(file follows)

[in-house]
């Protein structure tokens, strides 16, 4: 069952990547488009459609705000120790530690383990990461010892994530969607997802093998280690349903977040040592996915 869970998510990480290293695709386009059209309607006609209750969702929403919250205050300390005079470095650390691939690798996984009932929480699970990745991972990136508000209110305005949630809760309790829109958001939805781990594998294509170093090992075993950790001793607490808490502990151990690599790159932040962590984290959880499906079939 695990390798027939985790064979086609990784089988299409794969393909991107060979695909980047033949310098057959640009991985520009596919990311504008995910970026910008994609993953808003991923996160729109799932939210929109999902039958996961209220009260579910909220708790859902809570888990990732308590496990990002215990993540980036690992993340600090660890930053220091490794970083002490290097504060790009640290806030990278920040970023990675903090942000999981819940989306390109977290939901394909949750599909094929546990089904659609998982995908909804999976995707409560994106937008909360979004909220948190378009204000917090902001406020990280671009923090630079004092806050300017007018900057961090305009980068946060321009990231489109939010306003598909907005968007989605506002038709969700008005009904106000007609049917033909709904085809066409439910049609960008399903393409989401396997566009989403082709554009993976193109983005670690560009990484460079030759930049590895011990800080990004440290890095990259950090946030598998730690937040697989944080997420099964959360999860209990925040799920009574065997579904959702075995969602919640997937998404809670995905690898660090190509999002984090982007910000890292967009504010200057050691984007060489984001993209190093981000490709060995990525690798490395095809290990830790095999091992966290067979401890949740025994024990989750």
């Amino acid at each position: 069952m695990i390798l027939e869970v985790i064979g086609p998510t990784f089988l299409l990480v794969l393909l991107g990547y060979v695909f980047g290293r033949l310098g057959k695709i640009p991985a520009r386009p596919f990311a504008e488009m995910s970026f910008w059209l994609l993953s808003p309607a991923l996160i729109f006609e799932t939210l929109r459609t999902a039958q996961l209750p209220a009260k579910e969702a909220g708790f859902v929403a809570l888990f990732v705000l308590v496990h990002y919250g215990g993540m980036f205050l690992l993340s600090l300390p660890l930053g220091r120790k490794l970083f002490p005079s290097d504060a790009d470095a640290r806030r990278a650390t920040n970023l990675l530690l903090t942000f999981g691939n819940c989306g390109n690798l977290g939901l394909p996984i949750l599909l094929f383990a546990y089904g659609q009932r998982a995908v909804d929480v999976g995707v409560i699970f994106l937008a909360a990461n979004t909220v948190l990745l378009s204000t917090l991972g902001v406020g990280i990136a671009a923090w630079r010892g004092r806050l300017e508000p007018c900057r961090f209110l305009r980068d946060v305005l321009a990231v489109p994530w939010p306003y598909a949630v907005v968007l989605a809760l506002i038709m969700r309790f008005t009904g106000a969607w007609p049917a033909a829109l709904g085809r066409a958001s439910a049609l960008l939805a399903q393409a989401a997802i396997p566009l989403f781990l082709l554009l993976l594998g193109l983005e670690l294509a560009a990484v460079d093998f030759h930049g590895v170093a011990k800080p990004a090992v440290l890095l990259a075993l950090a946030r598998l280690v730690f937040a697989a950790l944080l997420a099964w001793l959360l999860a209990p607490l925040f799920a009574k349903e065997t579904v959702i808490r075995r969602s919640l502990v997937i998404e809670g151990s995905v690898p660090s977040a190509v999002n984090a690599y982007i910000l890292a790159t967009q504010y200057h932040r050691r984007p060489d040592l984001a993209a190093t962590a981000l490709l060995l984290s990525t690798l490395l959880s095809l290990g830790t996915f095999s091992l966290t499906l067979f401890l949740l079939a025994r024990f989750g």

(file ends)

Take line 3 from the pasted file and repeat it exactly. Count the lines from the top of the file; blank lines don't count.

């Amino acid at each position: 069952m695990i390798l027939e869970v985790i064979g086609p998510t990784f089988l299409l990480v794969l393909l991107g990547y060979v695909f980047g290293r033949l310098g057959k695709i640009p991985a520009r386009p596919f990311a504008e488009m995910s970026f910008w059209l994609l993953s808003p309607a991923l996160i729109f006609e799932t939210l929109r459609t999902a039958q996961l209750p209220a009260k579910e969702a909220g708790f859902v929403a809570l888990f990732v705000l308590v496990h990002y919250g215990g993540m980036f205050l690992l993340s600090l300390p660890l930053g220091r120790k490794l970083f002490p005079s290097d504060a790009d470095a640290r806030r990278a650390t920040n970023l990675l530690l903090t942000f999981g691939n819940c989306g390109n690798l977290g939901l394909p996984i949750l599909l094929f383990a546990y089904g659609q009932r998982a995908v909804d929480v999976g995707v409560i699970f994106l937008a909360a990461n979004t909220v948190l990745l378009s204000t917090l991972g902001v406020g990280i990136a671009a923090w630079r010892g004092r806050l300017e508000p007018c900057r961090f209110l305009r980068d946060v305005l321009a990231v489109p994530w939010p306003y598909a949630v907005v968007l989605a809760l506002i038709m969700r309790f008005t009904g106000a969607w007609p049917a033909a829109l709904g085809r066409a958001s439910a049609l960008l939805a399903q393409a989401a997802i396997p566009l989403f781990l082709l554009l993976l594998g193109l983005e670690l294509a560009a990484v460079d093998f030759h930049g590895v170093a011990k800080p990004a090992v440290l890095l990259a075993l950090a946030r598998l280690v730690f937040a697989a950790l944080l997420a099964w001793l959360l999860a209990p607490l925040f799920a009574k349903e065997t579904v959702i808490r075995r969602s919640l502990v997937i998404e809670g151990s995905v690898p660090s977040a190509v999002n984090a690599y982007i910000l890292a790159t967009q504010y200057h932040r050691r984007p060489d040592l984001a993209a190093t962590a981000l490709l060995l984290s990525t690798l490395l959880s095809l290990g830790t996915f095999s091992l966290t499906l067979f401890l949740l079939a025994r024990f989750g």